what's best data format for raw data file size at 50-300MB ? and if not gist, where is a better place to host for free?

I was using csv for raw data since beginning of a project, the initial versions csv was able to fit the 15MB FileAttachment limit, but after some time of schema evolving, some extra columns need nested data types and switched to json, the unprocessed data was in newline-delimited json, then I wrap each line with a [ , , , ] to convert to a full valid json array of objects, to be able to easy count lines with wc, also easy to load with d3.json(…); the total number of rows have grown to ~50K and file size has grown to be more than 15MB, cannot be embedded in a FileAttachment, then I found secret gist is a good place to host the raw data; but when the file size is growing to more than 50MB, it failed to upload to gist (the 50MB seems to be gist limit?)

[ {"date":"xxx","id": "...","articleId":"...","userName":"...","tags":[],"appreciatedBy":[{"date":"","amount":3,"userName":"..."},{...}]... }
, {"date":"xxx","id": "...","articleId":"...", ... }
, {"date":"xxx","id": "...","articleId":"...", ... }
, {"date":"xxx","id": "...","articleId":"...","tags":["tag1","tag2"] ... } ]

I have tried to convert the ndjson to avro binary file format (at ~17MB uncompressed) to continue to use gist, but require(‘avsc’) is failing, not a module, it seems to have a for-browser module, but trying to load the unpkg url is also failing,


just found the @theneuralbit/introduction-to-apache-arrow not sure if it’s a better file format for this use case? not sure yet if it supports nested fields?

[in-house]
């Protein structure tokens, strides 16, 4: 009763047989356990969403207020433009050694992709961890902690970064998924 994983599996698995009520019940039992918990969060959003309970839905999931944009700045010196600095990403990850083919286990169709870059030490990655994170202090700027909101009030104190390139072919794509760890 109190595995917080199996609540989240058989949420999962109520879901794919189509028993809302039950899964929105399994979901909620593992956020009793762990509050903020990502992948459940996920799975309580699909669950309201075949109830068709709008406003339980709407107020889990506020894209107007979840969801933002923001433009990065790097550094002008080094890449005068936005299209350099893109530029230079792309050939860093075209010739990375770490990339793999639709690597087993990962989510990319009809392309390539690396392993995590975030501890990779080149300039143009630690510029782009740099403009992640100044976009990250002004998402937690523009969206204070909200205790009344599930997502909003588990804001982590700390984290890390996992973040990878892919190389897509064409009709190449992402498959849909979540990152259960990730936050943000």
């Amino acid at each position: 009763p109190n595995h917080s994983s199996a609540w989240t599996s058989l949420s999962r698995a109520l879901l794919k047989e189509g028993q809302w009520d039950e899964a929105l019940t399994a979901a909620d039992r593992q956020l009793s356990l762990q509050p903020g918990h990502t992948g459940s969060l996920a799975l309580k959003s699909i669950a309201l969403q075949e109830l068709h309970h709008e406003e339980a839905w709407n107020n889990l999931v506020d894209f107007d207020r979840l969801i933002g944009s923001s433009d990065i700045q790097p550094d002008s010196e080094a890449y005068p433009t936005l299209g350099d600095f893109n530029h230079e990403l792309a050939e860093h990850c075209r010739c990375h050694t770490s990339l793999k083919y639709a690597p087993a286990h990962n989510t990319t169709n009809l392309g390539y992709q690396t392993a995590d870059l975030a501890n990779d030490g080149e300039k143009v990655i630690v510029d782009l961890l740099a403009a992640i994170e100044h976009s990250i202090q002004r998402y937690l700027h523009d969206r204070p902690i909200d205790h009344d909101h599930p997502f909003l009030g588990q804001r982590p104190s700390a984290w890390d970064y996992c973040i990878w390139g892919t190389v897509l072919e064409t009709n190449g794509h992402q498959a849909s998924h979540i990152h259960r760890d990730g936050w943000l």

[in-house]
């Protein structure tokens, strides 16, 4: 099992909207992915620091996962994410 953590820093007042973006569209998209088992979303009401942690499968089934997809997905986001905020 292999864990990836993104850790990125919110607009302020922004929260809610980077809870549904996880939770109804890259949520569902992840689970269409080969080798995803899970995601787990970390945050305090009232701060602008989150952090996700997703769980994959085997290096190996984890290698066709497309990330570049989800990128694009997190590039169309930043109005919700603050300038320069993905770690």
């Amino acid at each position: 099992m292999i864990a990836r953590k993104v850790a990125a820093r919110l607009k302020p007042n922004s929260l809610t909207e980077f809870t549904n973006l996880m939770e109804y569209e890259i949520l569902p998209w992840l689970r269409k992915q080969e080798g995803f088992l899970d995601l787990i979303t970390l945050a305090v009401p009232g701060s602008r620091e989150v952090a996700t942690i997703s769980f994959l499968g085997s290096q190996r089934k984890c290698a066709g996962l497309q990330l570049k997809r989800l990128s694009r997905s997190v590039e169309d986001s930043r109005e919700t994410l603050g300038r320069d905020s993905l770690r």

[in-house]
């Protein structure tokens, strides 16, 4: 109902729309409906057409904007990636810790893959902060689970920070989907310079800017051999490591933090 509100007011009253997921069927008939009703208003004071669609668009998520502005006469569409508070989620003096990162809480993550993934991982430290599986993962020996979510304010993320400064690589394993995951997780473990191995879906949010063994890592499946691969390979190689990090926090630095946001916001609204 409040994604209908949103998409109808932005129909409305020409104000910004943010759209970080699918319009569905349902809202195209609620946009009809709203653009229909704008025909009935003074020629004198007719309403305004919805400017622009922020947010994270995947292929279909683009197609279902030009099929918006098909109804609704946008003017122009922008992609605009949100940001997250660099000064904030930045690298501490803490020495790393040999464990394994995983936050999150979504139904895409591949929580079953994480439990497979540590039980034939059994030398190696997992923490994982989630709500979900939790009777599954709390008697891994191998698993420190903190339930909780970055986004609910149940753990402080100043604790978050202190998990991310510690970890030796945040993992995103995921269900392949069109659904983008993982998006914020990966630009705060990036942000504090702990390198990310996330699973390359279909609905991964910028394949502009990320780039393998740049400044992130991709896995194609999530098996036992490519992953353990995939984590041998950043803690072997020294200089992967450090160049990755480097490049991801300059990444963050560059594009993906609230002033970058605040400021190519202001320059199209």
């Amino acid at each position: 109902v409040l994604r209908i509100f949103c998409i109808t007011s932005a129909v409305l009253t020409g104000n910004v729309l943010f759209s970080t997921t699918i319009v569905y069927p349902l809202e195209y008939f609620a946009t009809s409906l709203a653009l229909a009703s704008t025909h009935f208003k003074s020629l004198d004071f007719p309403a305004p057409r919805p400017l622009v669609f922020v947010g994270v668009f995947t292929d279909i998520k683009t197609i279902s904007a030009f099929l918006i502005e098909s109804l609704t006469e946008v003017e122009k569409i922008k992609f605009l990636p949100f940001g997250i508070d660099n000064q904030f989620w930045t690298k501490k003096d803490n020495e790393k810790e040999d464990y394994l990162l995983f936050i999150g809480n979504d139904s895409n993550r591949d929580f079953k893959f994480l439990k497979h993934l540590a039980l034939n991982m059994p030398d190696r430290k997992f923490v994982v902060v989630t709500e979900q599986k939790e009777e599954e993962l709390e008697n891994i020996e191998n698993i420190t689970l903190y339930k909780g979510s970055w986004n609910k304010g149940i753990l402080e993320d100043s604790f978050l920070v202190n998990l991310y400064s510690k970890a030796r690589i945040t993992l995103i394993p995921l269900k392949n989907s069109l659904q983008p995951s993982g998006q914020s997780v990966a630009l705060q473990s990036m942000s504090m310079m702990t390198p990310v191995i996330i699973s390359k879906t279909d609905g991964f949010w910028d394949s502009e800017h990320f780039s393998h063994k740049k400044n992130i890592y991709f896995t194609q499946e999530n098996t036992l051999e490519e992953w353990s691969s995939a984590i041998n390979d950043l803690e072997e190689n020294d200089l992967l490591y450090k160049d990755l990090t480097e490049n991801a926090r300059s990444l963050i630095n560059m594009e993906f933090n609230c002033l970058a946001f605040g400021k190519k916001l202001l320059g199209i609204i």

and consider at current growth speed, the raw data file size may grow up to 300MB within the following year, what would be a better data format to load all the raw records into Observable?


Hi! Have you considered importing the data to an external relational database? You can connect to external DBs from your notebook through Observable’s database connectors.

If you’re still exploring your options, AWS also has several free DB related products.

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Not sure if this is an ideal solution, but I found this notebook by @mootari to be really helpful: https://observablehq.com/@mootari/data-images

I tried it out in this notebook https://observablehq.com/@a10k/zinzi for an sqlite db loaded as an image and then using localforage to store it to browser memory to make reopening the notebook much quicker.

I used DB browser (a free sqlite browser desktop app) to load csv files directly into an sqlite file as tables and then converted it to the image using the above notebook, I’m yet to test the performance of crossfilter.js/arrow or just using sqlite in browser for optimal performance/pain to use, (this one https://observablehq.com/@a10k/sqlite-sql-js-with-webworkers this notebook uses sqljs with workers)

For hosting, Google firebase provides free storage capabilities, https://observablehq.com/@a10k/serverless-notebooks-with-firebase you can setup a free account, then use the storage api to upload and download files too. (you can just use their web interface too, to upload files and make them public without having to do it programmatically)